More than half a century before the COVID-19 pandemic normalized working from home, Lillian Vernon (1927-2015) launched what would eventually become a multi-million-dollar catalog business from the kitchen table of her modest home in Mount Vernon, N.Y. Her accomplishments as a pathbreaking entrepreneur were recently recognized with the installation of an exhibit: “Lillian Vernon, Kitchen Table Millionaire,” at the Smithsonian’s National Museum of American History.
Tiffany Shlain’s Dendrofemonology, presented by the National Women’s History Museum and Women Connect4Good, remakes the historical tree ring into a timeline of the story of women and power in society.
The feminist history tree ring will be on display from Nov. 1-4, 2023, at the National Mall in Washington, D.C.
Intentional efforts advanced by citizens, academics, party leaders and actors across sectors can amplify women’s power—and staying power—in the halls of Congress, supporting them in their belonging as effective representatives of previously underrepresented constituencies.
“In addition to all the tremendous work that is happening right now to help get women elected, we need to be doing more to support them after they get elected,” said Dr. Maya Kornberg, political scientist, research fellow in the Elections and Government Program at the Brennan Center for Justice and author of Inside Congressional Committees: Function and Dysfunction in the Legislative Process.
“What’s happening in Iran is not a movement for reform. … It’s not a movement just for equality for women. It is a revolution. The slogans that they’re chanting could not be more clear. … They want a fundamental political change in Iran.”
The recent CDC report on the health of U.S. high school students was sharply contextualized by chief medical officer Dr. Deborah Houry’s headline-grabbing remark at the report’s release: “America’s teen girls are engulfed in a growing wave of sadness, violence and trauma.”
Rape culture is defined in part by its tolerance of subjection of women to a continuum of threats. Rape culture is also characterized by sexism, which involves normalized denigration and dismissal of women. Failure to address these conditions for young girls creates more hurdles on their paths to success and the possibility of public leadership—where the ranks of women leaders continue to be proportionally much smaller than they are for men.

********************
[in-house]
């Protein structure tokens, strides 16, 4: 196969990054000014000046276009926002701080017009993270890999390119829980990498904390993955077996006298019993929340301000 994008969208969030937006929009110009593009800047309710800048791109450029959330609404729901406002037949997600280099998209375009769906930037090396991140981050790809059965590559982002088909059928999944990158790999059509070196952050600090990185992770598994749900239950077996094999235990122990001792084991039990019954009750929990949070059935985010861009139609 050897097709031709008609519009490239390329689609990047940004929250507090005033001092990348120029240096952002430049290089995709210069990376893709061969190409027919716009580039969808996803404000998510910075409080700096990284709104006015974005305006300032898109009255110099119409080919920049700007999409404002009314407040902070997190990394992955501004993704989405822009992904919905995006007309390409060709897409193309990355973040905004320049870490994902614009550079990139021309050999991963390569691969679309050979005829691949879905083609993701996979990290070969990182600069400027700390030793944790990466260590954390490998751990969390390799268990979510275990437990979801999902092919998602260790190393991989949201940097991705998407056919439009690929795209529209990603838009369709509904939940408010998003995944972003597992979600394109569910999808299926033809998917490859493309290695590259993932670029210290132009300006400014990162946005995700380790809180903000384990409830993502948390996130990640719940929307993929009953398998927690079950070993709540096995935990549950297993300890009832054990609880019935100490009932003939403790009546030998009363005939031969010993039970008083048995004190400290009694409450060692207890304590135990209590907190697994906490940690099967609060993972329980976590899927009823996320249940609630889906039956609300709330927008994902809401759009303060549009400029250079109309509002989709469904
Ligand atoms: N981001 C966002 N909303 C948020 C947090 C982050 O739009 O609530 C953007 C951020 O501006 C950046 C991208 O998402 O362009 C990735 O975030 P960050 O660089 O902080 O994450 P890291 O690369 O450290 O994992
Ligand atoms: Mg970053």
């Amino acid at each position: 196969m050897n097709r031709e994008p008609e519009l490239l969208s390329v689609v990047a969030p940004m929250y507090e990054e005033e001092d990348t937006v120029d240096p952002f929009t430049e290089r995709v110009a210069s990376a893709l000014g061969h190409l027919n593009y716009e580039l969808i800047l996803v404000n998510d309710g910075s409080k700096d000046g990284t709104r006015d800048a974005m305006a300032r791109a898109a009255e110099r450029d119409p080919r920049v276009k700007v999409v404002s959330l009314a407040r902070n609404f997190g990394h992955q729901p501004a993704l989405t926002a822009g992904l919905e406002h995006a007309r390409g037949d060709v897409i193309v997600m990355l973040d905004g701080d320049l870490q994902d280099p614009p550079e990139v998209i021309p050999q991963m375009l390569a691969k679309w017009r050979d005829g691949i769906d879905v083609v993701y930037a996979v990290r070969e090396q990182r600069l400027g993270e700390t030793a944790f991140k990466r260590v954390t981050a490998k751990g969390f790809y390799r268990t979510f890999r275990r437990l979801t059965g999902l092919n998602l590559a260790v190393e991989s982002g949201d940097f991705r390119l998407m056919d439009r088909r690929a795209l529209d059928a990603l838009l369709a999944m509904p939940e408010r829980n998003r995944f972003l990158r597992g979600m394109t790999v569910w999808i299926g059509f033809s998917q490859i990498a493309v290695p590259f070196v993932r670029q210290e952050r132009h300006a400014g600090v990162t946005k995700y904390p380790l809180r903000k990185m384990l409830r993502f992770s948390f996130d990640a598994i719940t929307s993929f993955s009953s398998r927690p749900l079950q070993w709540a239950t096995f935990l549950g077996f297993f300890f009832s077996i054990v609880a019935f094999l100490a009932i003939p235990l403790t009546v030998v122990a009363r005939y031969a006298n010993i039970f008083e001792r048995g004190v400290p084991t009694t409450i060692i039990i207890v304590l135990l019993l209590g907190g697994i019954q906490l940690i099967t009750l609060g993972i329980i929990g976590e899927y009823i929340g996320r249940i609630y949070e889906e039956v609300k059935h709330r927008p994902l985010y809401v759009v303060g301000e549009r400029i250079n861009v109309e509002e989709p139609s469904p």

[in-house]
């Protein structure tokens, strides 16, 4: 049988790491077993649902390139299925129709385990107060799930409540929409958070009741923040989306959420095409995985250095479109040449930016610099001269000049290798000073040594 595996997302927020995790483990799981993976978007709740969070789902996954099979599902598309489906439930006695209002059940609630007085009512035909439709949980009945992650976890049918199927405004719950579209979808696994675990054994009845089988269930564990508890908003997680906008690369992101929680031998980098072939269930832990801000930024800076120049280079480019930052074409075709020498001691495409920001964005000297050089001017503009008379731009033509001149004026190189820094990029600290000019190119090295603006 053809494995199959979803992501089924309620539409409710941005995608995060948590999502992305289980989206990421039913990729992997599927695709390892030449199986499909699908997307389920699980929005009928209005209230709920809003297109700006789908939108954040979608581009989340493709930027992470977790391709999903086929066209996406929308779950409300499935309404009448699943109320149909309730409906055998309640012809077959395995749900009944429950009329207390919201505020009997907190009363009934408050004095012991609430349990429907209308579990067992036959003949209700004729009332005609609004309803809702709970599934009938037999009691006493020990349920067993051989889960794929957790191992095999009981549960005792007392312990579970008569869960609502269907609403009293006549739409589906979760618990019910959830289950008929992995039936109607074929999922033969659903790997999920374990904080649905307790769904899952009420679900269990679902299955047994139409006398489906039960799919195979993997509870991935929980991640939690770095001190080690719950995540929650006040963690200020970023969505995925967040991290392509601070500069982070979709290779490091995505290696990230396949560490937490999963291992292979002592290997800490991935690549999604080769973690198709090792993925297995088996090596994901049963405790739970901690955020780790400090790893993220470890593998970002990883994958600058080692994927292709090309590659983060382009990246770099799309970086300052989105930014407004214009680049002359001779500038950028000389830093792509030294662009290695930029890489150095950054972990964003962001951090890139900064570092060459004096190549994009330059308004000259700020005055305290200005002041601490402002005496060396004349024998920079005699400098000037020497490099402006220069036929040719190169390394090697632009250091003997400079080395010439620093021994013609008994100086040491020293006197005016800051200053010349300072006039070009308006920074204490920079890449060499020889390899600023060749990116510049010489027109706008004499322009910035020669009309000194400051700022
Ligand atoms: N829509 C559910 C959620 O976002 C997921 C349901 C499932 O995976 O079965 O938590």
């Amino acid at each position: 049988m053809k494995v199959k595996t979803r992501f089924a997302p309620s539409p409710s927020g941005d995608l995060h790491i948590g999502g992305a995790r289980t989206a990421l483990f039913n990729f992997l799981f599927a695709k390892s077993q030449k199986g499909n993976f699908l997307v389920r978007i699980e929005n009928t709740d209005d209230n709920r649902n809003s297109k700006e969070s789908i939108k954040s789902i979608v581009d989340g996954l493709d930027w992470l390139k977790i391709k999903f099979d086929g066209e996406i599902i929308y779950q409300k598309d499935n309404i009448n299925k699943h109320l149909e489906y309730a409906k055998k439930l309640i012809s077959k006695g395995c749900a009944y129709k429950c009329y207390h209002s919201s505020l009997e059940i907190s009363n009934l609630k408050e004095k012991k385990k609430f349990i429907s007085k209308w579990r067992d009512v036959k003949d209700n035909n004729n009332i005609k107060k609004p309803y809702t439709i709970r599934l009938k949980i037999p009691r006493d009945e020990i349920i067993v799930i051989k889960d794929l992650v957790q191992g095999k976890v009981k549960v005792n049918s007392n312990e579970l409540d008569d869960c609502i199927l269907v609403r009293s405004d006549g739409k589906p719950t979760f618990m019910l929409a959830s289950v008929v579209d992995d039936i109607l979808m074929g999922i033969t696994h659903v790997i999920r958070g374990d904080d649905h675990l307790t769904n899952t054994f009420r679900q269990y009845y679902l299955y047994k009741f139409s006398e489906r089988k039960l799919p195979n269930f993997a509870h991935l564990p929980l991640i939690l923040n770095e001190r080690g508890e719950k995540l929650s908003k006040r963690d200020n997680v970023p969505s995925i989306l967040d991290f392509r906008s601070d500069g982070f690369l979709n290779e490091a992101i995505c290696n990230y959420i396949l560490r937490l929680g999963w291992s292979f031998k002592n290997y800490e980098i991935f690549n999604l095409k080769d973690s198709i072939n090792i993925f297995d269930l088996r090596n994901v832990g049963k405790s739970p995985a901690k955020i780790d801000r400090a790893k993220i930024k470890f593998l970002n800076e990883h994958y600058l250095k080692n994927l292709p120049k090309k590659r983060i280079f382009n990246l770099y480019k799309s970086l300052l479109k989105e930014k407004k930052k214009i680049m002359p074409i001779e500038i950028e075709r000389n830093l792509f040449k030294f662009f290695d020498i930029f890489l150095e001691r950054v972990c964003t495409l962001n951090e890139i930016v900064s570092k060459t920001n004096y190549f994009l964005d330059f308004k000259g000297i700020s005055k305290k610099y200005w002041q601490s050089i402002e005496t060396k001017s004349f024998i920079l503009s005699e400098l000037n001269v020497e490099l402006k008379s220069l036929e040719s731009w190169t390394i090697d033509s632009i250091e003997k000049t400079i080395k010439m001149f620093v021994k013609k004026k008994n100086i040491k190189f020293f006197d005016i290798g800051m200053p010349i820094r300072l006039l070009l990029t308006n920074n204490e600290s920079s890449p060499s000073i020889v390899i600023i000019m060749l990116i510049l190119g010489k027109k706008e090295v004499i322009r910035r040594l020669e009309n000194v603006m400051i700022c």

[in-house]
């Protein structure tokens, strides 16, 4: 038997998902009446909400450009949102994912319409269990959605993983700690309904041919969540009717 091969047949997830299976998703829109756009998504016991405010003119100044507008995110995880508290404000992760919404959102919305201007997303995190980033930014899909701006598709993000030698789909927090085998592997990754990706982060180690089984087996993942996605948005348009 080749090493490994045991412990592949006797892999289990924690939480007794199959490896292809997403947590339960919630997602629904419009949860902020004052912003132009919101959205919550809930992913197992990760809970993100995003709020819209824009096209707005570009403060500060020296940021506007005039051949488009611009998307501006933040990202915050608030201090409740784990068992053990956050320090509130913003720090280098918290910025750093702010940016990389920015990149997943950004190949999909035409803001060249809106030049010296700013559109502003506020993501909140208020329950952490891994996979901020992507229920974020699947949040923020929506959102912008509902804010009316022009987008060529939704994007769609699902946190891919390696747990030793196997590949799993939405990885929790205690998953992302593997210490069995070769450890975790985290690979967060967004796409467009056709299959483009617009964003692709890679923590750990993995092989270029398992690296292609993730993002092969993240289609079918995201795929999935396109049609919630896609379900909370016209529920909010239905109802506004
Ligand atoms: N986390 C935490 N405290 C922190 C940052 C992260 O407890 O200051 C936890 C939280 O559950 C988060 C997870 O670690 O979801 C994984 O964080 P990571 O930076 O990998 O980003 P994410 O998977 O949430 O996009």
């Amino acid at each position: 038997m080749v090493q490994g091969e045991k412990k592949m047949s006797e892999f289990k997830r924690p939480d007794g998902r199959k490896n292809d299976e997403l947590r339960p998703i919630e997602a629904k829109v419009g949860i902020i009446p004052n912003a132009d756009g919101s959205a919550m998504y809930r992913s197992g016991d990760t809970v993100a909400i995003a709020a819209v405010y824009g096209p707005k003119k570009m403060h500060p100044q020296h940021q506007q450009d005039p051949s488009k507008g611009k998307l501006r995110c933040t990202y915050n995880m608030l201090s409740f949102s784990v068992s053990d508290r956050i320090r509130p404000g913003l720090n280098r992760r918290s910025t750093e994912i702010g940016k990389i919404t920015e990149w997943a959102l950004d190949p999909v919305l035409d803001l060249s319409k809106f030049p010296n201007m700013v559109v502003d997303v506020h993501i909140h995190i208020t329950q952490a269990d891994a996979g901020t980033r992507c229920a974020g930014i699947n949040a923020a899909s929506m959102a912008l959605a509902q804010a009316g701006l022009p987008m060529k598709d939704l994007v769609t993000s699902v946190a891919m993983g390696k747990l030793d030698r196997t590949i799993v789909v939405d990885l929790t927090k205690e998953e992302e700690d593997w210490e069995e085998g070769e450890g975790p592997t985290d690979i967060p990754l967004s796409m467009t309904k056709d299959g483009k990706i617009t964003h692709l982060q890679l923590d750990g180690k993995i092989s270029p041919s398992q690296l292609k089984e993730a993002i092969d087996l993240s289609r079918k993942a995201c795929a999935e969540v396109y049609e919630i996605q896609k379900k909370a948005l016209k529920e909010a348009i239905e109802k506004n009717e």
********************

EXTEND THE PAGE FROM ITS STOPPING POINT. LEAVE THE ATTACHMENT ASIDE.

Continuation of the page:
At the time of the Center for American Women and Politics’ founding, there were so few women in politics that some male colleagues wondered aloud what the organization would even study.
Five decades later, in a year marked by critical milestones and mixed outcomes for women’s rights and representation, the Center for American Women and Politics (CAWP) at Rutgers Eagleton Institute of Politics is celebrating its anniversary as the original and preeminent source for data, research and resources regarding women in American politics and public life. Ms. spoke recently with Debbie Walsh, CAWP’s director for the last two decades, about the significance of that half-century mark.
The historic hearings held last week for the nomination of Judge Ketanji Brown Jackson to the Supreme Court made plain the virulent misogyny leveled at women—especially women of color, and Black women in particular—who dare aspire to positions of power in the public sphere.
As in the case of many an abusive ex-partner, Putin has threateningly hovered and glowered over Ukraine since the country declared itself independent in 1991.
This playbook of bullying and domination is well known to those who study sexual and interpersonal violence, with parallels both implicit and explicit. For years, witnesses have stood on the sidelines while Putin raged and menaced.